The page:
Thomas Schipolowski wrote:
> I would add some free functions to my C++ module that offer a minimal
> C-API for some of the classes defined there. These functions would
> accept a PyObject* reference as argument. Internally, they would
> construct a boost::python::object from the PyObject* and try to extract
> the expected C++ object type from it. Once I have the C++ object back, I
> could call its methods to perform the desired operations. All results
> would be returned as plain C structs or arrays.
> In order to get access to the API functions in my C program, I would
> package them in a static table of function pointers, place a void* ptr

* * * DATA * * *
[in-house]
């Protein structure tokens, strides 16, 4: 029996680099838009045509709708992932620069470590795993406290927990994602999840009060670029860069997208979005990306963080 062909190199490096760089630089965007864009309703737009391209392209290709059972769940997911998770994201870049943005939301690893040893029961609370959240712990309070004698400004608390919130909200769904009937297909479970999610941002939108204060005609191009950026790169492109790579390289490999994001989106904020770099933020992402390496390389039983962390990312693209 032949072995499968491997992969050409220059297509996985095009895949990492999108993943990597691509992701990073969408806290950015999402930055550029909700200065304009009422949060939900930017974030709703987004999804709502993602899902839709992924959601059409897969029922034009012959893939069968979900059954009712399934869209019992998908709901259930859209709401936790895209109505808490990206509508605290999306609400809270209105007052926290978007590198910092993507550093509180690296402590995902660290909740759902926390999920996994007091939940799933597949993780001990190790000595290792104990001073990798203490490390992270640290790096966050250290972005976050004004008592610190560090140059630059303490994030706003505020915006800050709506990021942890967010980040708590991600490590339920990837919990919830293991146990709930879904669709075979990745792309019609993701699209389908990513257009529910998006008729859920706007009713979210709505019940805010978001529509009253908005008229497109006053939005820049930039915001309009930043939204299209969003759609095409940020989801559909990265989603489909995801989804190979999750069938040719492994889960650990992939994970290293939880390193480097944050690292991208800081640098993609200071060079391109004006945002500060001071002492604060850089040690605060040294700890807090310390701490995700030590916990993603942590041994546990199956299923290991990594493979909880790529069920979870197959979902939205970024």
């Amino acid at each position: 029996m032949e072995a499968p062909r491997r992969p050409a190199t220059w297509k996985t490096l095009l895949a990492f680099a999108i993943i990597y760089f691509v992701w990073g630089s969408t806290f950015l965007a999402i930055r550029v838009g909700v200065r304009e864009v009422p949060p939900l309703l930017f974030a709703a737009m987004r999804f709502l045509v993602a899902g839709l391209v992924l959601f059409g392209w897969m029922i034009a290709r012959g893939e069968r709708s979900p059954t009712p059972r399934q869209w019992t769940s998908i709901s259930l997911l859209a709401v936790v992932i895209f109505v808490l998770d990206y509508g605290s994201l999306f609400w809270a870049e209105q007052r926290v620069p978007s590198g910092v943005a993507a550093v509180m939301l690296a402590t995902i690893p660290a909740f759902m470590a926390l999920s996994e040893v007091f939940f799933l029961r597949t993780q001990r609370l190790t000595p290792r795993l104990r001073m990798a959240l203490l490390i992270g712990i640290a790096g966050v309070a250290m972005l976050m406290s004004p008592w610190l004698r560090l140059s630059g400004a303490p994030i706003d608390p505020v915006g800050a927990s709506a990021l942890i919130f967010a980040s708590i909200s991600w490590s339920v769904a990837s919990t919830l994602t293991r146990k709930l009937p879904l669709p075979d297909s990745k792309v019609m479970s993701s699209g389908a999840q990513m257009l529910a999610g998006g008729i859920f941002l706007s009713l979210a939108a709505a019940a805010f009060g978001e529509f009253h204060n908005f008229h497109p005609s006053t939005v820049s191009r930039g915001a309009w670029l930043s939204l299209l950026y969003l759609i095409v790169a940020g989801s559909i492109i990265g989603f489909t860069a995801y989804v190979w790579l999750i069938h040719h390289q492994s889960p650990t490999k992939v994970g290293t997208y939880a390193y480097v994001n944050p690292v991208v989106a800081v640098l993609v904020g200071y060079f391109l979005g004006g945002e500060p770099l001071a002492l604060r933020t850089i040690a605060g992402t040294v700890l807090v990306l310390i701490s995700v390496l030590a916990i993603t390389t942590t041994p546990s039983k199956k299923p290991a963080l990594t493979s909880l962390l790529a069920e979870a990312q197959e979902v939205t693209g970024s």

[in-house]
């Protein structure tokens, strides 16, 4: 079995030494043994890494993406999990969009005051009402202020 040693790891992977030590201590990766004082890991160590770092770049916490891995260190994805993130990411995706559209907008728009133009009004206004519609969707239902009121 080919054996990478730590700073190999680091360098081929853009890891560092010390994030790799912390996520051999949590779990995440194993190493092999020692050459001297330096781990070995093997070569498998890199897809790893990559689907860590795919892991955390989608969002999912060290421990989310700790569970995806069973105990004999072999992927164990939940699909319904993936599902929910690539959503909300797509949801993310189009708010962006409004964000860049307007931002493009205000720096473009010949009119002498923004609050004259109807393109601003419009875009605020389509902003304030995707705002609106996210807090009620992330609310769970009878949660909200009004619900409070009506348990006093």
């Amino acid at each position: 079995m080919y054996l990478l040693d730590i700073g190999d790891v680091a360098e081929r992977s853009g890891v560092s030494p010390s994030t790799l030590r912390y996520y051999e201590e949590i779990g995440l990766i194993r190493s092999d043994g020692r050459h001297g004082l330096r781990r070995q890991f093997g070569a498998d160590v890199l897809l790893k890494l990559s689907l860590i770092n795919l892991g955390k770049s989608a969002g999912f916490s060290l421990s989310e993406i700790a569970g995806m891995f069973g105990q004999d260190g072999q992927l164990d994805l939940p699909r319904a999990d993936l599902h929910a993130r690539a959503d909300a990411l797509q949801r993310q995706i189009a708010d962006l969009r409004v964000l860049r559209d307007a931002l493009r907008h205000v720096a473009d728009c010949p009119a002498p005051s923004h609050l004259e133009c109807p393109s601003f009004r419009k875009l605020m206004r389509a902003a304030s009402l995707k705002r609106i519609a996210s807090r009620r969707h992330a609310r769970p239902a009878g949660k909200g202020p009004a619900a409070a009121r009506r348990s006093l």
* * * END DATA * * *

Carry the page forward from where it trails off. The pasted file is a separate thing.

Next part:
> to the table in a Python CObject, and make the CObject visible to my C
> program by exporting a function (to python) that delivers the CObject on
That sounds plausible. You are essentially generating your own vtbls
in C that act as C wrappers around the C++ core. I'm not quite
sure I would embedd these vtbls into the objects you are wrapping, as that
is a bit invasive. Instead, you may create a dictionary that maps python
type objects to the structures holding your vtbl and provide a simple
lookup mechanism that queries the PyTypeObject pointer from a given python
object and look up the C vtbl with that.
> Can this work? The fact that there is a "extern C" declaration for using
> C functions in C++ makes me wonder if it is possible/safe to access a
> function compiled with C++ from a program compiled with a C compiler?
Yes, this should work.
C++-sig mailing list